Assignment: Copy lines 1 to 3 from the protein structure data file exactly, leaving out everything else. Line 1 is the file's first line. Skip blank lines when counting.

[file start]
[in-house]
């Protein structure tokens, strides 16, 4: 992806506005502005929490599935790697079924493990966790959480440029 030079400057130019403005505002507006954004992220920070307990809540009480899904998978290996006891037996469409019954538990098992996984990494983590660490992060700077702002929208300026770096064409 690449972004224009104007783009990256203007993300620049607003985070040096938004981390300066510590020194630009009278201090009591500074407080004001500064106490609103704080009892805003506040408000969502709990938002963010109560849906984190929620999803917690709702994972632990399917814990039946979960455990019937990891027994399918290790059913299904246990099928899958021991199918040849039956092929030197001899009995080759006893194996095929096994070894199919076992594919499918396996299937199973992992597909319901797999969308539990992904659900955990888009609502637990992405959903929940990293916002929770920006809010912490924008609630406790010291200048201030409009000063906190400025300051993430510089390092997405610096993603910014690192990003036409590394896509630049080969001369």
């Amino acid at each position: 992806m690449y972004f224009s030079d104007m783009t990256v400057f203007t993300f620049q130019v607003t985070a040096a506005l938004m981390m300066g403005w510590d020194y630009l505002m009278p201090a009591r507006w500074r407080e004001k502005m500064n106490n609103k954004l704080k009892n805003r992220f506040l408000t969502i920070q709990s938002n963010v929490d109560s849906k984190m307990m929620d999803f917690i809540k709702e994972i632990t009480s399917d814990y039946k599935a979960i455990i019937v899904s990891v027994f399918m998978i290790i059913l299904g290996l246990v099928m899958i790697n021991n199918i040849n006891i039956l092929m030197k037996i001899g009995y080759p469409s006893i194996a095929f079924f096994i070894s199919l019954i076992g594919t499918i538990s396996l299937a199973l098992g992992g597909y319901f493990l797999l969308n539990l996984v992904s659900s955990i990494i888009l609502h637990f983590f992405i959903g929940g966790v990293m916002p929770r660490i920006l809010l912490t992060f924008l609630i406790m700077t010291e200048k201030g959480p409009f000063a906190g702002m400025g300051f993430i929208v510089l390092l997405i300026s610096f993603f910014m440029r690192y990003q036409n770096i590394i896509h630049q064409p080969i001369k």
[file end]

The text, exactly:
[in-house]
């Protein structure tokens, strides 16, 4: 992806506005502005929490599935790697079924493990966790959480440029 030079400057130019403005505002507006954004992220920070307990809540009480899904998978290996006891037996469409019954538990098992996984990494983590660490992060700077702002929208300026770096064409 690449972004224009104007783009990256203007993300620049607003985070040096938004981390300066510590020194630009009278201090009591500074407080004001500064106490609103704080009892805003506040408000969502709990938002963010109560849906984190929620999803917690709702994972632990399917814990039946979960455990019937990891027994399918290790059913299904246990099928899958021991199918040849039956092929030197001899009995080759006893194996095929096994070894199919076992594919499918396996299937199973992992597909319901797999969308539990992904659900955990888009609502637990992405959903929940990293916002929770920006809010912490924008609630406790010291200048201030409009000063906190400025300051993430510089390092997405610096993603910014690192990003036409590394896509630049080969001369």
């Amino acid at each position: 992806m690449y972004f224009s030079d104007m783009t990256v400057f203007t993300f620049q130019v607003t985070a040096a506005l938004m981390m300066g403005w510590d020194y630009l505002m009278p201090a009591r507006w500074r407080e004001k502005m500064n106490n609103k954004l704080k009892n805003r992220f506040l408000t969502i920070q709990s938002n963010v929490d109560s849906k984190m307990m929620d999803f917690i809540k709702e994972i632990t009480s399917d814990y039946k599935a979960i455990i019937v899904s990891v027994f399918m998978i290790i059913l299904g290996l246990v099928m899958i790697n021991n199918i040849n006891i039956l092929m030197k037996i001899g009995y080759p469409s006893i194996a095929f079924f096994i070894s199919l019954i076992g594919t499918i538990s396996l299937a199973l098992g992992g597909y319901f493990l797999l969308n539990l996984v992904s659900s955990i990494i888009l609502h637990f983590f992405i959903g929940g966790v990293m916002p929770r660490i920006l809010l912490t992060f924008l609630i406790m700077t010291e200048k201030g959480p409009f000063a906190g702002m400025g300051f993430i929208v510089l390092l997405i300026s610096f993603f910014m440029r690192y990003q036409n770096i590394i896509h630049q064409p080969i001369k």